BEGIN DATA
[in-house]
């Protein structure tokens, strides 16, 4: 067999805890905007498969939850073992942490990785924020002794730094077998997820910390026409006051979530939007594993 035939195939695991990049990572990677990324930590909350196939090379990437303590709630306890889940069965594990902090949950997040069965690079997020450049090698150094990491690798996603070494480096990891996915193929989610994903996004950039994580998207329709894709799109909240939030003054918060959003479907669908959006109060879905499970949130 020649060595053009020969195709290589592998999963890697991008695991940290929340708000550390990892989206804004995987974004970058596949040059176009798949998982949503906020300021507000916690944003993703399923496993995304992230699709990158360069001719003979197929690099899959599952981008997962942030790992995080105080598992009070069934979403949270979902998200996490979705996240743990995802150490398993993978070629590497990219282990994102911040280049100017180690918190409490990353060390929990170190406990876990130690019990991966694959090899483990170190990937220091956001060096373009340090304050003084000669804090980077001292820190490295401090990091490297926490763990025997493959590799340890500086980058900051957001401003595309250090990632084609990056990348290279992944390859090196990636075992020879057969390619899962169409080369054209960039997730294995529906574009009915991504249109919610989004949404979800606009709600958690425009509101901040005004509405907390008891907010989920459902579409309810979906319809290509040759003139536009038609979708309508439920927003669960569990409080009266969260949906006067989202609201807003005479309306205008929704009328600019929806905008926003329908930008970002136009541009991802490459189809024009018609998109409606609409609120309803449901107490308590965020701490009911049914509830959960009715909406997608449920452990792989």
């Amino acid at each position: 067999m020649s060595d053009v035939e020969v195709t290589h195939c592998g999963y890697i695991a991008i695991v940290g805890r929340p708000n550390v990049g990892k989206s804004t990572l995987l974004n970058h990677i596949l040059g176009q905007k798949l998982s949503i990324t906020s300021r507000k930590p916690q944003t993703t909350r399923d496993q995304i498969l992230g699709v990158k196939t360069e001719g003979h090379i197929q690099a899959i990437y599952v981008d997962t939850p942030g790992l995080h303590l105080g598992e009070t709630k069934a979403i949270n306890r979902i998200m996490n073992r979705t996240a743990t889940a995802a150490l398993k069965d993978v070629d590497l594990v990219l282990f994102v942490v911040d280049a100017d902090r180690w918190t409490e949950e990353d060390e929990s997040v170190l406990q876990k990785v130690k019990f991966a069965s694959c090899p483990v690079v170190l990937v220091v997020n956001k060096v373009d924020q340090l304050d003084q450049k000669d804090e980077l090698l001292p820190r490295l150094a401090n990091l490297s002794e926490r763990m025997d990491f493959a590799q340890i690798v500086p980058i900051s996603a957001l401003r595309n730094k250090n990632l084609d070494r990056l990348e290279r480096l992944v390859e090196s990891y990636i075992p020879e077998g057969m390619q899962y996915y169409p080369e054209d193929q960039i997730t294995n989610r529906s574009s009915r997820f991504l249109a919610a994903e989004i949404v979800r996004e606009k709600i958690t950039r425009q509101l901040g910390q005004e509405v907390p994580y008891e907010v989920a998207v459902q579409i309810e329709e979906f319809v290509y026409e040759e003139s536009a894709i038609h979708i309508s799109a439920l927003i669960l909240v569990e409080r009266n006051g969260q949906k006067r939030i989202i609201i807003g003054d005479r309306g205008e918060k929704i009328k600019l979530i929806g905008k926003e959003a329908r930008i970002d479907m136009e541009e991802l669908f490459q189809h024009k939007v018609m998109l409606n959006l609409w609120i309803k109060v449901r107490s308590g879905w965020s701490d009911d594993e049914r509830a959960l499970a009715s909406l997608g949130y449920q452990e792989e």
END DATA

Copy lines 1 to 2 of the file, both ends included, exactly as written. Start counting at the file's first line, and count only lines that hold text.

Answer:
[in-house]
């Protein structure tokens, strides 16, 4: 067999805890905007498969939850073992942490990785924020002794730094077998997820910390026409006051979530939007594993 035939195939695991990049990572990677990324930590909350196939090379990437303590709630306890889940069965594990902090949950997040069965690079997020450049090698150094990491690798996603070494480096990891996915193929989610994903996004950039994580998207329709894709799109909240939030003054918060959003479907669908959006109060879905499970949130 020649060595053009020969195709290589592998999963890697991008695991940290929340708000550390990892989206804004995987974004970058596949040059176009798949998982949503906020300021507000916690944003993703399923496993995304992230699709990158360069001719003979197929690099899959599952981008997962942030790992995080105080598992009070069934979403949270979902998200996490979705996240743990995802150490398993993978070629590497990219282990994102911040280049100017180690918190409490990353060390929990170190406990876990130690019990991966694959090899483990170190990937220091956001060096373009340090304050003084000669804090980077001292820190490295401090990091490297926490763990025997493959590799340890500086980058900051957001401003595309250090990632084609990056990348290279992944390859090196990636075992020879057969390619899962169409080369054209960039997730294995529906574009009915991504249109919610989004949404979800606009709600958690425009509101901040005004509405907390008891907010989920459902579409309810979906319809290509040759003139536009038609979708309508439920927003669960569990409080009266969260949906006067989202609201807003005479309306205008929704009328600019929806905008926003329908930008970002136009541009991802490459189809024009018609998109409606609409609120309803449901107490308590965020701490009911049914509830959960009715909406997608449920452990792989």